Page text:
When we first set out on our careers, we often expect they will progress in a straightforward way, like stepping stones across a river.
But life rarely follows a perfectly direct path, and sometimes, our career journeys take us to unexpected places.
This can be particularly the case for those — often women — who take time out of the workforce or pursue different career paths in order to balance work and family.
But with supportive and flexible employers, career breaks and unconventional career pathways needn’t be an obstacle to advancement. In fact, the diversity of thought and perspectives they provide can often be a big benefit for employers.
A lack of flexibility has long been a barrier to women remaining in the workforce once they start a family.
Jane Nicholson, Sales Lead at VMware’s A/NZ Tanzu Labs, says that in different roles earlier in her career, flexibility became a significant issue. A lack of options made it hard to juggle her professional and personal life and eventually led Jane to take a break from her corporate career and start her own business.
“The toughest times for me were when my children were really small,” Jane says. “They really need you, and you feel guilty about not being there. In parallel, if you want to progress your career, you need to focus on that as well.”
But once her children were older and more self-sufficient, she felt the time was right to rejoin corporate life.
Things are changing for the better for women, she says. “I really hope that the younger women coming through just find it a bit easier than what I did.”
But the leadership of companies like VMware on diversity, equity, and inclusion is vital in driving the cultural change that better supports women’s careers — at work and at home.
It’s crucial that companies “walk the talk” in supporting women’s careers, as VMware does, Jane says.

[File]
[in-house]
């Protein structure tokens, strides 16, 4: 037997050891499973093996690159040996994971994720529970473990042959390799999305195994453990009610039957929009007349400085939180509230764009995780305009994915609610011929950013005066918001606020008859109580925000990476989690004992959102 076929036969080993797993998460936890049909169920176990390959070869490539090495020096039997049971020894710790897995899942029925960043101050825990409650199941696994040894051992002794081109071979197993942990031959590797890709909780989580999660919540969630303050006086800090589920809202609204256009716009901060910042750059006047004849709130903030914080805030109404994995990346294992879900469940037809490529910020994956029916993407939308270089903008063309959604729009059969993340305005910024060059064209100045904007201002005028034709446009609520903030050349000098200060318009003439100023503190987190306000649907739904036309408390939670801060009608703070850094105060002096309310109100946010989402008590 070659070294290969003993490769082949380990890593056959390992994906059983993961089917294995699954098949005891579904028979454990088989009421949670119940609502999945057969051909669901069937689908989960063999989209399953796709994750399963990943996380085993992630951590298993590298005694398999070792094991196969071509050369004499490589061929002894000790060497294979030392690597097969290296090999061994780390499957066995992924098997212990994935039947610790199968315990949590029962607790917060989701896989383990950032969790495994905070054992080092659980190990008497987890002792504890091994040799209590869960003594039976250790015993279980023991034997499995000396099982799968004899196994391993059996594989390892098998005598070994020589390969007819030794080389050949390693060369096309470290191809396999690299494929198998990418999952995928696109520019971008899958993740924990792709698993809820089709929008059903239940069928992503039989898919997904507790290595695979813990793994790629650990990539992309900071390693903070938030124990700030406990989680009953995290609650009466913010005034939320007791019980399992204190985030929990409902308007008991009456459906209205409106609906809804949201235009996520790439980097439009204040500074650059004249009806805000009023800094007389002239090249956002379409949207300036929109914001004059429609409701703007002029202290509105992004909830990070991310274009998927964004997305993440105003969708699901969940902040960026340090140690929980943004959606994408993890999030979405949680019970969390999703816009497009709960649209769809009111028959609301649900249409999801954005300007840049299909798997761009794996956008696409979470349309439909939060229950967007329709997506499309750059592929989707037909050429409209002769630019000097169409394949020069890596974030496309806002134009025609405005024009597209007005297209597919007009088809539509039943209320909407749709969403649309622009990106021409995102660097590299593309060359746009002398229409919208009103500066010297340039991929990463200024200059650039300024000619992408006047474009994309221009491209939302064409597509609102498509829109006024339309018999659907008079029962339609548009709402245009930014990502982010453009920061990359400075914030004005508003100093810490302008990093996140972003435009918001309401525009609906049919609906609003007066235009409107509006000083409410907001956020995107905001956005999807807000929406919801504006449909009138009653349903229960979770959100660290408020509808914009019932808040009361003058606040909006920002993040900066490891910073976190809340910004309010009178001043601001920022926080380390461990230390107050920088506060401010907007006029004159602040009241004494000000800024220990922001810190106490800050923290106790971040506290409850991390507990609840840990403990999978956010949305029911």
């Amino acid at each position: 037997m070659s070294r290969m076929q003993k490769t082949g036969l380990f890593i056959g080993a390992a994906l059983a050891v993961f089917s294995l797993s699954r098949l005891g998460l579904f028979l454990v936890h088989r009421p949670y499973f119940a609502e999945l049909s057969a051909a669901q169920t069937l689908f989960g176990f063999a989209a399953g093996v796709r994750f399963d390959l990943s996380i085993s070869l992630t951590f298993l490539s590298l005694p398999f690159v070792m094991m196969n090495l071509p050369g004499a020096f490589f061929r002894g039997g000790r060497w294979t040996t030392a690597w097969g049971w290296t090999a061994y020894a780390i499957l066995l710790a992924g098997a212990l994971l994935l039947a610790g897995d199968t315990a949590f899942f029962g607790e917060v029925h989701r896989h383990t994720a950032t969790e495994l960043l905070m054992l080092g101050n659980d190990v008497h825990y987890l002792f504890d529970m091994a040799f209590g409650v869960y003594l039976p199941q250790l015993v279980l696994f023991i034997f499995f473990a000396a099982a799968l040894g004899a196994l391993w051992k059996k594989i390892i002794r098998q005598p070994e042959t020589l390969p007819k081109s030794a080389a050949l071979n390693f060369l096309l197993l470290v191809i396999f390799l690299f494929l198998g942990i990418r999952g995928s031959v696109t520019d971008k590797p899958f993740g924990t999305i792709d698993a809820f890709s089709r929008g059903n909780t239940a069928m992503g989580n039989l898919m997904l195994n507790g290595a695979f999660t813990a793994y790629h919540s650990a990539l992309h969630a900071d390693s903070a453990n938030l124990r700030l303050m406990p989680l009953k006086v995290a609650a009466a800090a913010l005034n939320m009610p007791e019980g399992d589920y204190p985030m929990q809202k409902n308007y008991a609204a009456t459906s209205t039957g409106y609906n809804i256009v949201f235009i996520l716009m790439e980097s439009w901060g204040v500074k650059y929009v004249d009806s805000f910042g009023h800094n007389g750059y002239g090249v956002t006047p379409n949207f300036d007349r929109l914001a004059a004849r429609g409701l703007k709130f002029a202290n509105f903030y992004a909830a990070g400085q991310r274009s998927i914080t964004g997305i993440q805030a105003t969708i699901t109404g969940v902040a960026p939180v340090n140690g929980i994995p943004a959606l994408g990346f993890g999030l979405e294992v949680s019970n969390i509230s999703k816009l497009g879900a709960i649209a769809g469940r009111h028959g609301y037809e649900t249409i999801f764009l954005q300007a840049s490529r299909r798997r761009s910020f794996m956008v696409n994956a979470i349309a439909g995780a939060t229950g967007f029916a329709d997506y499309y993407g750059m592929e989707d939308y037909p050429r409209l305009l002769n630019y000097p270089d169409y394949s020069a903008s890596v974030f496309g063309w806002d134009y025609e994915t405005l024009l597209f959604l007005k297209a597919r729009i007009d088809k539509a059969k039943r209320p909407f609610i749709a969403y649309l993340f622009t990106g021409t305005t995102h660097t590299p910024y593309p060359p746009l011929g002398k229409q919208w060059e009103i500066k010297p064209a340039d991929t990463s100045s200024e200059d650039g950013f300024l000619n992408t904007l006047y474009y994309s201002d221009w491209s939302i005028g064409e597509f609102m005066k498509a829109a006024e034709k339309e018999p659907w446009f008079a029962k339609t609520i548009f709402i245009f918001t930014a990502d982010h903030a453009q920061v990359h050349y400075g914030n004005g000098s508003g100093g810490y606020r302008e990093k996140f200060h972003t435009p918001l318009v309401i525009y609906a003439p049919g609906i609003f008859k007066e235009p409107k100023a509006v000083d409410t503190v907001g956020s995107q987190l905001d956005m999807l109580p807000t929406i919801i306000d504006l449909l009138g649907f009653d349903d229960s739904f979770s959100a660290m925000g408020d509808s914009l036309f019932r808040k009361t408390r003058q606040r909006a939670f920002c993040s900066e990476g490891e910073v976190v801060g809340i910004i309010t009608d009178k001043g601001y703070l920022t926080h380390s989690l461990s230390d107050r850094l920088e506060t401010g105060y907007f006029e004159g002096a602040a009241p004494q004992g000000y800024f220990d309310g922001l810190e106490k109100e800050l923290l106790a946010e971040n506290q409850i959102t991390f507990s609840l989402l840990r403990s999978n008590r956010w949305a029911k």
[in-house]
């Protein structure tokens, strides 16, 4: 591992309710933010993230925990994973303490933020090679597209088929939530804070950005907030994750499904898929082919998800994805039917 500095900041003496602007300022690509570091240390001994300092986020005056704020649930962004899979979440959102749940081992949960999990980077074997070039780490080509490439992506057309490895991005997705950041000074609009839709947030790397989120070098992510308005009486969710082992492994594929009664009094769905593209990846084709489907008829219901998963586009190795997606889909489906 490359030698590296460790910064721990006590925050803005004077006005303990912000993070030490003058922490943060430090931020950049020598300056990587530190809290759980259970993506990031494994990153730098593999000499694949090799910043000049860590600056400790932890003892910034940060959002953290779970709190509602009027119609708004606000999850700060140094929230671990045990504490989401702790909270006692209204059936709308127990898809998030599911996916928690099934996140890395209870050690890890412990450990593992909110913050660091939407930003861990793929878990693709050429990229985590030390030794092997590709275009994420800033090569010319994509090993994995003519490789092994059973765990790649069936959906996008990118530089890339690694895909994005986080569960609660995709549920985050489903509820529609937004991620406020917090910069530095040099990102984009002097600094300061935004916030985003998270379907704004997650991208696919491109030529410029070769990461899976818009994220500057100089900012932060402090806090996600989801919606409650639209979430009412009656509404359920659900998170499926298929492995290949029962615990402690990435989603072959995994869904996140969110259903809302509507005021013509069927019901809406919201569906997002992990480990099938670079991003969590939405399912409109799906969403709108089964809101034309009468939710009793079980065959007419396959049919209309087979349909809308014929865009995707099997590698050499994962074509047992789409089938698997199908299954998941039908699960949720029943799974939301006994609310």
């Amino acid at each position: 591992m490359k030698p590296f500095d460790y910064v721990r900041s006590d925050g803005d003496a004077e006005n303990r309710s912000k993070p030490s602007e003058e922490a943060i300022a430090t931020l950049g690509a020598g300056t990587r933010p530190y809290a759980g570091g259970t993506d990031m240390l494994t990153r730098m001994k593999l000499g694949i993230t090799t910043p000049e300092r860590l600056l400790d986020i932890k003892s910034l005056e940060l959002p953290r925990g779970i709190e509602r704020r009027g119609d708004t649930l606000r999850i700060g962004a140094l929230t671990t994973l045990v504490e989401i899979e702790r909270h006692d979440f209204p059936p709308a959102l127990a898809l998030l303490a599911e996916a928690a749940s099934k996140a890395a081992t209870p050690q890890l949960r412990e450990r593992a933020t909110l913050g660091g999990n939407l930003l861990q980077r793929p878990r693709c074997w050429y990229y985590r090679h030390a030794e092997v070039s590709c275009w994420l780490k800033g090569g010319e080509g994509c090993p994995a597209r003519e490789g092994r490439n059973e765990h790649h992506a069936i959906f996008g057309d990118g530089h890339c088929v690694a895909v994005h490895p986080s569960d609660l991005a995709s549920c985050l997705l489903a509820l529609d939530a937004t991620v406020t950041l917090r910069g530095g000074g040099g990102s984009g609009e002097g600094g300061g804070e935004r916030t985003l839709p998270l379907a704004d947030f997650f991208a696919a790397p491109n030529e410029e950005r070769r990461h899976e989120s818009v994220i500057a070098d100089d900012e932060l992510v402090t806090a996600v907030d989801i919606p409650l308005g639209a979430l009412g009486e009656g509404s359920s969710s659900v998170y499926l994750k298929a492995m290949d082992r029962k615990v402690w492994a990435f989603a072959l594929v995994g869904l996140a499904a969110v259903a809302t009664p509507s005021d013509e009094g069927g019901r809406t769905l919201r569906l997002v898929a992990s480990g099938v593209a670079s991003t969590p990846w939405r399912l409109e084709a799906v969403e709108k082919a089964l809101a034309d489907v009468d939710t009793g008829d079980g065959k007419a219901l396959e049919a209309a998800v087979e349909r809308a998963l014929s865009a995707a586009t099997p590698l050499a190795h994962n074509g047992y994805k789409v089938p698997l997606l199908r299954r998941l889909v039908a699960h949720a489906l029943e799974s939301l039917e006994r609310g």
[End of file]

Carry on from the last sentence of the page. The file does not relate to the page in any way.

“Companies need to ensure that they have diversity, equity, and inclusion policies that are embraced by everyone and taken seriously. They need to ensure that men are involved and engaged in those policies because men will play a major part in breaking down bias,” she adds.
More gender equity at work will have positive flow-on effects at home, she says. “Women will no longer shoulder the burden of the majority of domestic tasks. And that’s when we’ll have really big changes.”
Breaking down barriers
Aside from juggling personal and work responsibilities, many women worry that taking time out of their careers for family could create a perception that they aren’t serious about furthering their careers.
There is a fear that taking time out from the workforce or changing direction could slow their career progression.
Overcompensating for taking time out can place unnecessary pressure on women and other professionals returning to the workforce. Many are already managing increased commitments in their personal lives, as well as trying to get up to speed on any major industry changes that happen during their time away.
In days gone by, gaps in CVs were sometimes frowned upon and seen only as time spent out of the workforce. Fortunately, that perception is now changing.
VMware embraces flexibility, welcoming back professionals who have taken a career break with open arms, viewing them as valuable time for gaining fresh perspectives and experiences that bring value to employers and help ensure employees can enjoy a more balanced career.
Stretching the boundaries
This emphasis on continual development allows VMware’s people to grow and evolve in their professional and personal lives.
As Jane’s experiences show, support and flexibility can make a huge difference to careers — because who knows what new opportunity waits just around the corner.